July 14, 2009 § 1 Comment
Do we need “permanence” for ethical dilemmas in video games to have meaning?
Manveer Heir, game designer at Raven Software, has been busy pondering over how we might somehow improve the impact of ethical dilemmas in games. Along with three other factors – “narrative”, “consequences” and “obstacles” – he talks about the idea of “permanence”. He comments that “all the other elements do not matter if there’s no permanence to the game”. He believes that the possibility of allowing players to save and reload certain parts of a game – to allow them to play out, at will, different choices or alternative endings – robs an ethical decision of its significance. He puts it like this: “a dilemma ceases to be a dilemma if you get a do-over. Save games unfortunately ruin this.” He then goes on to suggest that we should make certain sections of the game unalterable once they’ve been passed through, making the choices you’ve made at those points final.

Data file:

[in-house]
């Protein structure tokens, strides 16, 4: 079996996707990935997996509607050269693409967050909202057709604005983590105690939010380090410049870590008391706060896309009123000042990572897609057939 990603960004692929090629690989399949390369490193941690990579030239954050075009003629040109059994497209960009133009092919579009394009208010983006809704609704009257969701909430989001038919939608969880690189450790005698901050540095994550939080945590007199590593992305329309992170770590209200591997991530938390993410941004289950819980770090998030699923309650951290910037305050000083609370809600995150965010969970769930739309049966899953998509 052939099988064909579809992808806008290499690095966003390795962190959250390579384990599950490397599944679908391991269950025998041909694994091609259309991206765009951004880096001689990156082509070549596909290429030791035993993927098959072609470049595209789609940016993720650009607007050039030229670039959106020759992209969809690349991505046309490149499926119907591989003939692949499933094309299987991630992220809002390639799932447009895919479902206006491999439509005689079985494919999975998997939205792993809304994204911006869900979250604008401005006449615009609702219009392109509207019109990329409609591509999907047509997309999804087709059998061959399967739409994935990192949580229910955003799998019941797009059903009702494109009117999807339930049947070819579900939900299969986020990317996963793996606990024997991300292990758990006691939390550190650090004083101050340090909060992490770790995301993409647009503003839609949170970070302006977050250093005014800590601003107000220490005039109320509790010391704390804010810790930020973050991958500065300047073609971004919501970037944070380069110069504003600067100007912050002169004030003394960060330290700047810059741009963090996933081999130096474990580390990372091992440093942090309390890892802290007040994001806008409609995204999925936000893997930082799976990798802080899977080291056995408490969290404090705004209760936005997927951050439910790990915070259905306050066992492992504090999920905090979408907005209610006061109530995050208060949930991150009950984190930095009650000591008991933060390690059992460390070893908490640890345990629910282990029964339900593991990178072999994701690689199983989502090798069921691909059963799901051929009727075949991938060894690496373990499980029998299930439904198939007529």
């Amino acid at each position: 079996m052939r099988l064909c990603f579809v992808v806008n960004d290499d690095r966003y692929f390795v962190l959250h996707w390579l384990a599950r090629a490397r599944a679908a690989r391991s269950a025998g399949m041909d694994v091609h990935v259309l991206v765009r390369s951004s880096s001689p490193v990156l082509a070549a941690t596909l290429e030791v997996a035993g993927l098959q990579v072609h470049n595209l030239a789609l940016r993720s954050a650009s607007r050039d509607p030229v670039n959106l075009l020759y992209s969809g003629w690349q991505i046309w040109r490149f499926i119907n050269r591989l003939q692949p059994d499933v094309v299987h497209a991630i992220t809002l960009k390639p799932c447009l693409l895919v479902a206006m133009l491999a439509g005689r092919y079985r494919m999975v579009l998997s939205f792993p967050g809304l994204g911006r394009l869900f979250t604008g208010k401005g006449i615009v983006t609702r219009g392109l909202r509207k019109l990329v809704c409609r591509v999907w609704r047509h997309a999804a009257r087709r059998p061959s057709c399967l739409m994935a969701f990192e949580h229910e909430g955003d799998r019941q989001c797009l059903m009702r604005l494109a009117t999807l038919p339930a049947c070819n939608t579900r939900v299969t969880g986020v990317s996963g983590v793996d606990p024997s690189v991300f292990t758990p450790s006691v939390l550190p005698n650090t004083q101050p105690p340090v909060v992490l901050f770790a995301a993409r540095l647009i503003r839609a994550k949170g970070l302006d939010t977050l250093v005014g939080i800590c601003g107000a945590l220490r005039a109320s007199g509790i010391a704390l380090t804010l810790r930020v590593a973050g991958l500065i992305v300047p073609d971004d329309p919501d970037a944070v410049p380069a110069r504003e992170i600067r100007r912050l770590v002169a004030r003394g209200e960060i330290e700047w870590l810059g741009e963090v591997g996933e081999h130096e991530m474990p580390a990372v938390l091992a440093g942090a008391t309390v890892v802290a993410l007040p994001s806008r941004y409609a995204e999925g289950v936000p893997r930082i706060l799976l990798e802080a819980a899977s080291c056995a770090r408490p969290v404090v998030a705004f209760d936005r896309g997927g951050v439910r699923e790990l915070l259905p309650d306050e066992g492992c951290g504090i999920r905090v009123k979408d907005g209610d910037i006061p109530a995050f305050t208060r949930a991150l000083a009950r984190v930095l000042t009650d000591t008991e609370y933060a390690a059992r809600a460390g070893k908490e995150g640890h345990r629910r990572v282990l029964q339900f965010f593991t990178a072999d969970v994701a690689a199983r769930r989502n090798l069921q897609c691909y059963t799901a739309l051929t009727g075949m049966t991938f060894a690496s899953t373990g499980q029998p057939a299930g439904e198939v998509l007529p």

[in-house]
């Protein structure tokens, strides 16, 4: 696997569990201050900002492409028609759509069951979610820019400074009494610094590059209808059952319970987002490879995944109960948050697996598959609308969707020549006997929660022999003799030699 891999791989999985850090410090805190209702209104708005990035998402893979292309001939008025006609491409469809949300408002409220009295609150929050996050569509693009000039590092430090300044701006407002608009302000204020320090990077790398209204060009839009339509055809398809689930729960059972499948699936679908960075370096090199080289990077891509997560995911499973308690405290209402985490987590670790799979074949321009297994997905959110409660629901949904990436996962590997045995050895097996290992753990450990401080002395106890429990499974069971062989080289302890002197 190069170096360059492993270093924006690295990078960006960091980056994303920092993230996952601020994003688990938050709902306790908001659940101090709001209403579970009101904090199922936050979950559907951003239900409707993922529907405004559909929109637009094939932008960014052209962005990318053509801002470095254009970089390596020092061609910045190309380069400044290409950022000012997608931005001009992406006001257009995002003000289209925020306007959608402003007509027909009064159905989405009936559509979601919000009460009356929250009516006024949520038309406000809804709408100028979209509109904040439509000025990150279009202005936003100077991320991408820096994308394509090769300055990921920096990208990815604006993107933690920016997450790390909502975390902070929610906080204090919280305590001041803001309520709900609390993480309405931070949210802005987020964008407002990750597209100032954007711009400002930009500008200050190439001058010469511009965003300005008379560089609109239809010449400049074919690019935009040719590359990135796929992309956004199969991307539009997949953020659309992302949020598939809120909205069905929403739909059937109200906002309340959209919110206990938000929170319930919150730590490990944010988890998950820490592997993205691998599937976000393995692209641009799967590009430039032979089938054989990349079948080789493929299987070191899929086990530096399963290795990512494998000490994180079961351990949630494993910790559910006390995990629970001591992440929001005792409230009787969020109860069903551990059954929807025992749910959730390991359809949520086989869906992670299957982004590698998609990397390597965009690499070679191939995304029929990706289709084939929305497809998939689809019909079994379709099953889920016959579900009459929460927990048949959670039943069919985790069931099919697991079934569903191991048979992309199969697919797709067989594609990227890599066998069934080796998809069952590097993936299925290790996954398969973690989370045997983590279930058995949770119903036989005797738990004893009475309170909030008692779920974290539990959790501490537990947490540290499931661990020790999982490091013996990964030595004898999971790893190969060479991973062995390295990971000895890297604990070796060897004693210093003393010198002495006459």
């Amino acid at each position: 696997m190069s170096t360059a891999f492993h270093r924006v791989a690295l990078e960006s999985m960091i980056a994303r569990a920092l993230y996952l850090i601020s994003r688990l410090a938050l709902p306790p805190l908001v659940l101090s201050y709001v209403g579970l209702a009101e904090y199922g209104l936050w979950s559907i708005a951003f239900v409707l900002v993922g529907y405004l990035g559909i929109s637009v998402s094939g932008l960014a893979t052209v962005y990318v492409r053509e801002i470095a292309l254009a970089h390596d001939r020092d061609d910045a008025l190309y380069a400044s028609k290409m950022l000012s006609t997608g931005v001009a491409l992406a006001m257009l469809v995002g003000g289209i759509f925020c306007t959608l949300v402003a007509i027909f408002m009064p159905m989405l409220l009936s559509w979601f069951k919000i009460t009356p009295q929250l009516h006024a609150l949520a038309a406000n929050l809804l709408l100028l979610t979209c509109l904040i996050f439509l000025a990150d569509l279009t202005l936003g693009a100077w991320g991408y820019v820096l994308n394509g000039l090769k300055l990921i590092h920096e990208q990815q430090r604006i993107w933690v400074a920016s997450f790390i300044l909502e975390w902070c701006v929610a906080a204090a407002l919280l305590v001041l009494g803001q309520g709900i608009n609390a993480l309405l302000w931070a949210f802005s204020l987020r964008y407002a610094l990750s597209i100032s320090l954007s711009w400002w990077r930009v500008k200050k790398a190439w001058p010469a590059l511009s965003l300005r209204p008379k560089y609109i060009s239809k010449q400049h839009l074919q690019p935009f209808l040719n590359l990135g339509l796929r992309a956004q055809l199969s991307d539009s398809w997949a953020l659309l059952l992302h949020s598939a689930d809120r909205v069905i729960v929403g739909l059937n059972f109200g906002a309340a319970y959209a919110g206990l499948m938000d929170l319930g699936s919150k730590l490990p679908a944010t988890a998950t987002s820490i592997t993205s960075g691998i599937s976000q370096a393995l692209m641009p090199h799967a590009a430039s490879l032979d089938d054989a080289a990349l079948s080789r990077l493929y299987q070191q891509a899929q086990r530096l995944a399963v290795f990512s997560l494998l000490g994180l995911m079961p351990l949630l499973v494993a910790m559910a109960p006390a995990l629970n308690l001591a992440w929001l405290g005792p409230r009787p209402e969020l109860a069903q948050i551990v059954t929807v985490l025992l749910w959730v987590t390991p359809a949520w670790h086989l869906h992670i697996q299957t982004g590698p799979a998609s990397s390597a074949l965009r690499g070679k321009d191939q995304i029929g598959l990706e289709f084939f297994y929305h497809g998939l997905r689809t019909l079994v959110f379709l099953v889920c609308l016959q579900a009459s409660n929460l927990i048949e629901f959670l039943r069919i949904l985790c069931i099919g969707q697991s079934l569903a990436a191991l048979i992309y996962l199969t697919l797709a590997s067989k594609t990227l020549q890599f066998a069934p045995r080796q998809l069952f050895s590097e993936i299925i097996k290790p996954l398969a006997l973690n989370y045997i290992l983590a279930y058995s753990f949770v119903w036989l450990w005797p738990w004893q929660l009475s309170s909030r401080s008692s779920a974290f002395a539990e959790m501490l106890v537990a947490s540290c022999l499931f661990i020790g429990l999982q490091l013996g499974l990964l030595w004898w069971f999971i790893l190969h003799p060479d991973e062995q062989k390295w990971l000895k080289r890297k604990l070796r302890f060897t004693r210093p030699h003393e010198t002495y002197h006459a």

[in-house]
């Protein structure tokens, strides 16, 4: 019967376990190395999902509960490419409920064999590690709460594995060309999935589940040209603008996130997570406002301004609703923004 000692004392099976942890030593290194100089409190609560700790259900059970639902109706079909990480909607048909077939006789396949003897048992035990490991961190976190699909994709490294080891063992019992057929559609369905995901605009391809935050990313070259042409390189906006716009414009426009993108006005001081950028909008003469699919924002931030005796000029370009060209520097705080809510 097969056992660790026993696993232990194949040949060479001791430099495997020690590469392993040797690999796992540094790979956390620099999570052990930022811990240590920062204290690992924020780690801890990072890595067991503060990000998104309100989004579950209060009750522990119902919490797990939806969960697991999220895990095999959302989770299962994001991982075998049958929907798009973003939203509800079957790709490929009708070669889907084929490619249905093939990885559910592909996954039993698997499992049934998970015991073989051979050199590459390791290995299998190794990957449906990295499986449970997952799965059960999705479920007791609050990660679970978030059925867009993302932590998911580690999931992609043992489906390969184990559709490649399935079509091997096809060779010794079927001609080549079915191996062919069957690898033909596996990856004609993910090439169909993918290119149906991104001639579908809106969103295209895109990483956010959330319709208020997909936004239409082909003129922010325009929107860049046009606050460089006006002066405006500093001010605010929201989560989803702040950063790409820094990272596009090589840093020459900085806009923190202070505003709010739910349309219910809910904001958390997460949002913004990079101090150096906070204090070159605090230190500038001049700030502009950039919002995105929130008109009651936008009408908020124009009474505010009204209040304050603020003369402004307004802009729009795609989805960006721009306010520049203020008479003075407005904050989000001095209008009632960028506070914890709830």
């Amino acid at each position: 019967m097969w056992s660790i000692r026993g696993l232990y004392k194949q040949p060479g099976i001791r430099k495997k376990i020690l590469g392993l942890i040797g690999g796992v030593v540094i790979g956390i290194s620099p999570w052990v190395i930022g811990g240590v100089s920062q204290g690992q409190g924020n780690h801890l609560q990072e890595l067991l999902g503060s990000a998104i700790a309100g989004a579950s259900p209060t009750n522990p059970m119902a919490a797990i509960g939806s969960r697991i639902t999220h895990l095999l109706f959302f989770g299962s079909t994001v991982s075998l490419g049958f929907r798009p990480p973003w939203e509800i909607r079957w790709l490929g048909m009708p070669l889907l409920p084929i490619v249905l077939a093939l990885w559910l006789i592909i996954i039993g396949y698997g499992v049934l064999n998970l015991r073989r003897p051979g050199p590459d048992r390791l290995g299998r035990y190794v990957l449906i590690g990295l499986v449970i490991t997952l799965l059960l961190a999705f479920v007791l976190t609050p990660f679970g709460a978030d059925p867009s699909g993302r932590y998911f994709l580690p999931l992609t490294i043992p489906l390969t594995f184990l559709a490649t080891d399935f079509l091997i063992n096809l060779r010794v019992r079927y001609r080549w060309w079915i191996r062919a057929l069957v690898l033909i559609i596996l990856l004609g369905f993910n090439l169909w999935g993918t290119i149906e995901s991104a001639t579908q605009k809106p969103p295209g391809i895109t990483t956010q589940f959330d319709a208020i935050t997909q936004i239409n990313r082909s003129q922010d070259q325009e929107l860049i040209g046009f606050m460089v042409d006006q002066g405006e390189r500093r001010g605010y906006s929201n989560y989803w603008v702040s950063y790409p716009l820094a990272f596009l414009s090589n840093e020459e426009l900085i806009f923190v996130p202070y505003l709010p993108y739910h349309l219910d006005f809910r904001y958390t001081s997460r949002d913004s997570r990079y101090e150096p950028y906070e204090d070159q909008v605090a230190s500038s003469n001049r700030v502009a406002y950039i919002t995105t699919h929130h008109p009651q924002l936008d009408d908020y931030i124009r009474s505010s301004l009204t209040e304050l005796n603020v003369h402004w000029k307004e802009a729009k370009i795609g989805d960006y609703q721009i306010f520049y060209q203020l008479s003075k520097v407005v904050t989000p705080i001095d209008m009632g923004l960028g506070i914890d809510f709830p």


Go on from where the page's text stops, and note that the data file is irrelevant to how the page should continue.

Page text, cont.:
In one way I can see where Heir is coming from. If you can go back and change a decision you’ve made as many times as you want, then there’s no real risk attached to the decision in the first place. You no longer have to think carefully of the repercussions because they can always be avoided. A more interesting question, though, is what drives players to abandon their original decisions and go with something else.
I, however, have a different theory and it’s this: if players felt an ownership over their decisions, if they felt those decisions properly defined them, then they wouldn’t feel the need to go back and change them. It is because these decisions are never fully embraced by the player in the first place that they are so easily discarded. So, the problem, as I see it, is more of poor writing – of not producing dilemmas which are challenging or interesting enough to engage with – and the idea of imposing a restriction on save/load points misses the issue.
June 14, 2009 § Leave a comment
As someone who is primarily interested in films, video games and television dramas, it should come as no surprise that I have a great fascination with the art of storytelling. Roger Ebert may have said that video games are not art; maybe he was right, but many video games do have a narrative structure and, ironically, there are some video games out there that are actually purer examples of storytelling than most movies today. And I’m not sure even he could disagree with this.